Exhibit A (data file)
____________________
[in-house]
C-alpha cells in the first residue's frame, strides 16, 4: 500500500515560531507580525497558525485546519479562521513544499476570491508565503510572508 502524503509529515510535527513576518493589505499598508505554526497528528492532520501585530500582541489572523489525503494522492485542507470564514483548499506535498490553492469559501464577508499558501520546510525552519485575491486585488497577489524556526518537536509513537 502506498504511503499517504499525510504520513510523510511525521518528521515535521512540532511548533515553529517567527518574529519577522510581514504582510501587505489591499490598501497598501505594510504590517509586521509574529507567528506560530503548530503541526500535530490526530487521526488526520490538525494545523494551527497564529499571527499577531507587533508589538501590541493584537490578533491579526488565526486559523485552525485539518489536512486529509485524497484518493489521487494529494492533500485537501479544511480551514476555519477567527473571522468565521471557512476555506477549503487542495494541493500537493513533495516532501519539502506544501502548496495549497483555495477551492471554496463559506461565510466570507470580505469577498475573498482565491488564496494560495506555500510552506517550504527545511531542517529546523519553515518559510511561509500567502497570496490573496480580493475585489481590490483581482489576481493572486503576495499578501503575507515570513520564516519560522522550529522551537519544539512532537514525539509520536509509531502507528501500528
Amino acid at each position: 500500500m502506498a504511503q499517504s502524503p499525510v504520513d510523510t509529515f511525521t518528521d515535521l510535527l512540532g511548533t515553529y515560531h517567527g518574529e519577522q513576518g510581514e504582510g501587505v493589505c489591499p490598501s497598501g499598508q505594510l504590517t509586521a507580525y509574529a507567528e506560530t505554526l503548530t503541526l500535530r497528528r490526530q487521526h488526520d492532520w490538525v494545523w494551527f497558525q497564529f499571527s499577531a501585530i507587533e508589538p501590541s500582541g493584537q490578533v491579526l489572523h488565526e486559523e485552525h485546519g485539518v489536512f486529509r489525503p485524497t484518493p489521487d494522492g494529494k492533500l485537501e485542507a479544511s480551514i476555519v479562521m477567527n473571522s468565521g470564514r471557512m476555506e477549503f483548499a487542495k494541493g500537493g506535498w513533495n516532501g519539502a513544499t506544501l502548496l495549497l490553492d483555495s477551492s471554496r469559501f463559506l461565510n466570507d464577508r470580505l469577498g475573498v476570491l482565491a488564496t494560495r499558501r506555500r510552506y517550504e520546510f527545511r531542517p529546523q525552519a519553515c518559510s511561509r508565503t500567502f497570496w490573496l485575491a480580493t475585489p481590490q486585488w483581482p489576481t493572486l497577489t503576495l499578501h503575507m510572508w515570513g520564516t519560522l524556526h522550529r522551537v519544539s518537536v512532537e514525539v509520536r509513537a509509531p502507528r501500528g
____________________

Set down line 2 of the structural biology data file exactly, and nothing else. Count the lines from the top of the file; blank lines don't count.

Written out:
C-alpha cells in the first residue's frame, strides 16, 4: 500500500515560531507580525497558525485546519479562521513544499476570491508565503510572508 502524503509529515510535527513576518493589505499598508505554526497528528492532520501585530500582541489572523489525503494522492485542507470564514483548499506535498490553492469559501464577508499558501520546510525552519485575491486585488497577489524556526518537536509513537 502506498504511503499517504499525510504520513510523510511525521518528521515535521512540532511548533515553529517567527518574529519577522510581514504582510501587505489591499490598501497598501505594510504590517509586521509574529507567528506560530503548530503541526500535530490526530487521526488526520490538525494545523494551527497564529499571527499577531507587533508589538501590541493584537490578533491579526488565526486559523485552525485539518489536512486529509485524497484518493489521487494529494492533500485537501479544511480551514476555519477567527473571522468565521471557512476555506477549503487542495494541493500537493513533495516532501519539502506544501502548496495549497483555495477551492471554496463559506461565510466570507470580505469577498475573498482565491488564496494560495506555500510552506517550504527545511531542517529546523519553515518559510511561509500567502497570496490573496480580493475585489481590490483581482489576481493572486503576495499578501503575507515570513520564516519560522522550529522551537519544539512532537514525539509520536509509531502507528501500528